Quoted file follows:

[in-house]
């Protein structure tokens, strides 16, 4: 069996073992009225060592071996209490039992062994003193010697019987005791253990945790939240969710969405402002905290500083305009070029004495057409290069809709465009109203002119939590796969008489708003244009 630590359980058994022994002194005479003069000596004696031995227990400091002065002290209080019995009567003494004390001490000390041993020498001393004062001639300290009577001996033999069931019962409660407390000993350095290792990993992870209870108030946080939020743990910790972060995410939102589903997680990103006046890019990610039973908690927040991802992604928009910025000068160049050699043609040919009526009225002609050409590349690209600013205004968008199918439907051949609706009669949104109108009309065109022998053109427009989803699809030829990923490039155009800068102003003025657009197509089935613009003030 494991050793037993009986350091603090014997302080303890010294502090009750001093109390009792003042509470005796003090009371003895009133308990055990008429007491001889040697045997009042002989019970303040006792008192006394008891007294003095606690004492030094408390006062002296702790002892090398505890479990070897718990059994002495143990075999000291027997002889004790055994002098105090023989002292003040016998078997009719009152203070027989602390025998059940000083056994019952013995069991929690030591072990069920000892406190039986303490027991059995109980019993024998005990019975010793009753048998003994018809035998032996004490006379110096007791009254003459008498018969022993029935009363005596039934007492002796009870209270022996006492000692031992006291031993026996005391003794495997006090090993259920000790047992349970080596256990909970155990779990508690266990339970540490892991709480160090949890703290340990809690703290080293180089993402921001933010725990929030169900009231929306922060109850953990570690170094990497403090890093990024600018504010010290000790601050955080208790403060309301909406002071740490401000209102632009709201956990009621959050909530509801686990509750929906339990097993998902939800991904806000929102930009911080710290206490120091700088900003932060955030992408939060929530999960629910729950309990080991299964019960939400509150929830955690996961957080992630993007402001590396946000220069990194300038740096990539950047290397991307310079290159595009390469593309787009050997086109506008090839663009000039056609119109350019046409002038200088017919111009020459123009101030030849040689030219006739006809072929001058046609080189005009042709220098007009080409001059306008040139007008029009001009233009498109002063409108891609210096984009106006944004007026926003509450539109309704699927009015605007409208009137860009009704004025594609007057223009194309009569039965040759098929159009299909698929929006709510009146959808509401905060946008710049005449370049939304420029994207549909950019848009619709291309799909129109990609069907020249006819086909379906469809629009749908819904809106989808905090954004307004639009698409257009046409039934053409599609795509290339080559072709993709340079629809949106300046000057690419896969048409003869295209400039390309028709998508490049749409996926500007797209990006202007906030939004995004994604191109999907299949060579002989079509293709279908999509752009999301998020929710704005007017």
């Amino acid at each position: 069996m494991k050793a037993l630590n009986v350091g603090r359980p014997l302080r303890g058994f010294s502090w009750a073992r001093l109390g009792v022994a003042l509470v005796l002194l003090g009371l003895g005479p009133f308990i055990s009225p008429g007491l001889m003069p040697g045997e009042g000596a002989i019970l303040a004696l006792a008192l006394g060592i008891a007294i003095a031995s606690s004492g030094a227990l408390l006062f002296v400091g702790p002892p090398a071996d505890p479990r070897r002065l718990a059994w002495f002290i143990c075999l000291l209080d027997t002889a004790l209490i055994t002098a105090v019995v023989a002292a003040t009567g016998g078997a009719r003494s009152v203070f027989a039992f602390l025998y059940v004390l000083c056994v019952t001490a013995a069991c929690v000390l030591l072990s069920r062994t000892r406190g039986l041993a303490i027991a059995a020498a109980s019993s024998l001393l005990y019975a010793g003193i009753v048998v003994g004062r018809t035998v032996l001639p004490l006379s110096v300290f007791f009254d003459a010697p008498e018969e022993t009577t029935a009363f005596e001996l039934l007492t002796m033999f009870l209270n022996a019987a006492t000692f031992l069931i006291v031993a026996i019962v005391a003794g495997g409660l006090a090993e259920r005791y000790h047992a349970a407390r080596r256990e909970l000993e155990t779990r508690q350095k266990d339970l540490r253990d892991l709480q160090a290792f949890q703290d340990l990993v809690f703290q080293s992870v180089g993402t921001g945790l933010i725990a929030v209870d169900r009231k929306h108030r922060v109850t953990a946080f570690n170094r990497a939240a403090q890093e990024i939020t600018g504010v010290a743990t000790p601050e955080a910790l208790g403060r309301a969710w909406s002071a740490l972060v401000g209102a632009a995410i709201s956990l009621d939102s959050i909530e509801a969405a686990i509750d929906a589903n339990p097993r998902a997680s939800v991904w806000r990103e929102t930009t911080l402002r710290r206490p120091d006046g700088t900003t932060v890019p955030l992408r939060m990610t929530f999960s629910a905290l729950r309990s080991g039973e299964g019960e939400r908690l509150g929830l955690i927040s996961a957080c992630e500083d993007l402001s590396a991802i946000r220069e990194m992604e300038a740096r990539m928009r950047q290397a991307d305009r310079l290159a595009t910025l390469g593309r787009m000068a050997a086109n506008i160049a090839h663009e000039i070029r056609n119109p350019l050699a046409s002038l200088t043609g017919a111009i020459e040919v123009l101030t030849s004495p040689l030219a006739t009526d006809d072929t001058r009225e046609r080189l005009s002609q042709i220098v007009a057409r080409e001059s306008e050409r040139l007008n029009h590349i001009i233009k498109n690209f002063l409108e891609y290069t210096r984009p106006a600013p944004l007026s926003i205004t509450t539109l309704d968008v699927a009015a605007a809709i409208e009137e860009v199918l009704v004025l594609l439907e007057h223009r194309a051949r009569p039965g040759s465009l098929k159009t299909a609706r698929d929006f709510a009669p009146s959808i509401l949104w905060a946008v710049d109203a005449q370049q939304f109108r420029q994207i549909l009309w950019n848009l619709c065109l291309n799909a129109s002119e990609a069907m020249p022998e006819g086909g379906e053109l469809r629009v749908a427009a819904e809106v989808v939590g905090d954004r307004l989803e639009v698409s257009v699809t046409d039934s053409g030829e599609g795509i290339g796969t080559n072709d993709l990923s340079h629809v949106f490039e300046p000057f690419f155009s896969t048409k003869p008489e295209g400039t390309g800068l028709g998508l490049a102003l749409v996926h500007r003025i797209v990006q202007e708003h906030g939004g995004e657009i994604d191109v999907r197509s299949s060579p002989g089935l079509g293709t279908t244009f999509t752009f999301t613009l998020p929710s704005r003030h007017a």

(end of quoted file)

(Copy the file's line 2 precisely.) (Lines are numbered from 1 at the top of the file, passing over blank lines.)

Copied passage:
């Protein structure tokens, strides 16, 4: 069996073992009225060592071996209490039992062994003193010697019987005791253990945790939240969710969405402002905290500083305009070029004495057409290069809709465009109203002119939590796969008489708003244009 630590359980058994022994002194005479003069000596004696031995227990400091002065002290209080019995009567003494004390001490000390041993020498001393004062001639300290009577001996033999069931019962409660407390000993350095290792990993992870209870108030946080939020743990910790972060995410939102589903997680990103006046890019990610039973908690927040991802992604928009910025000068160049050699043609040919009526009225002609050409590349690209600013205004968008199918439907051949609706009669949104109108009309065109022998053109427009989803699809030829990923490039155009800068102003003025657009197509089935613009003030 494991050793037993009986350091603090014997302080303890010294502090009750001093109390009792003042509470005796003090009371003895009133308990055990008429007491001889040697045997009042002989019970303040006792008192006394008891007294003095606690004492030094408390006062002296702790002892090398505890479990070897718990059994002495143990075999000291027997002889004790055994002098105090023989002292003040016998078997009719009152203070027989602390025998059940000083056994019952013995069991929690030591072990069920000892406190039986303490027991059995109980019993024998005990019975010793009753048998003994018809035998032996004490006379110096007791009254003459008498018969022993029935009363005596039934007492002796009870209270022996006492000692031992006291031993026996005391003794495997006090090993259920000790047992349970080596256990909970155990779990508690266990339970540490892991709480160090949890703290340990809690703290080293180089993402921001933010725990929030169900009231929306922060109850953990570690170094990497403090890093990024600018504010010290000790601050955080208790403060309301909406002071740490401000209102632009709201956990009621959050909530509801686990509750929906339990097993998902939800991904806000929102930009911080710290206490120091700088900003932060955030992408939060929530999960629910729950309990080991299964019960939400509150929830955690996961957080992630993007402001590396946000220069990194300038740096990539950047290397991307310079290159595009390469593309787009050997086109506008090839663009000039056609119109350019046409002038200088017919111009020459123009101030030849040689030219006739006809072929001058046609080189005009042709220098007009080409001059306008040139007008029009001009233009498109002063409108891609210096984009106006944004007026926003509450539109309704699927009015605007409208009137860009009704004025594609007057223009194309009569039965040759098929159009299909698929929006709510009146959808509401905060946008710049005449370049939304420029994207549909950019848009619709291309799909129109990609069907020249006819086909379906469809629009749908819904809106989808905090954004307004639009698409257009046409039934053409599609795509290339080559072709993709340079629809949106300046000057690419896969048409003869295209400039390309028709998508490049749409996926500007797209990006202007906030939004995004994604191109999907299949060579002989079509293709279908999509752009999301998020929710704005007017």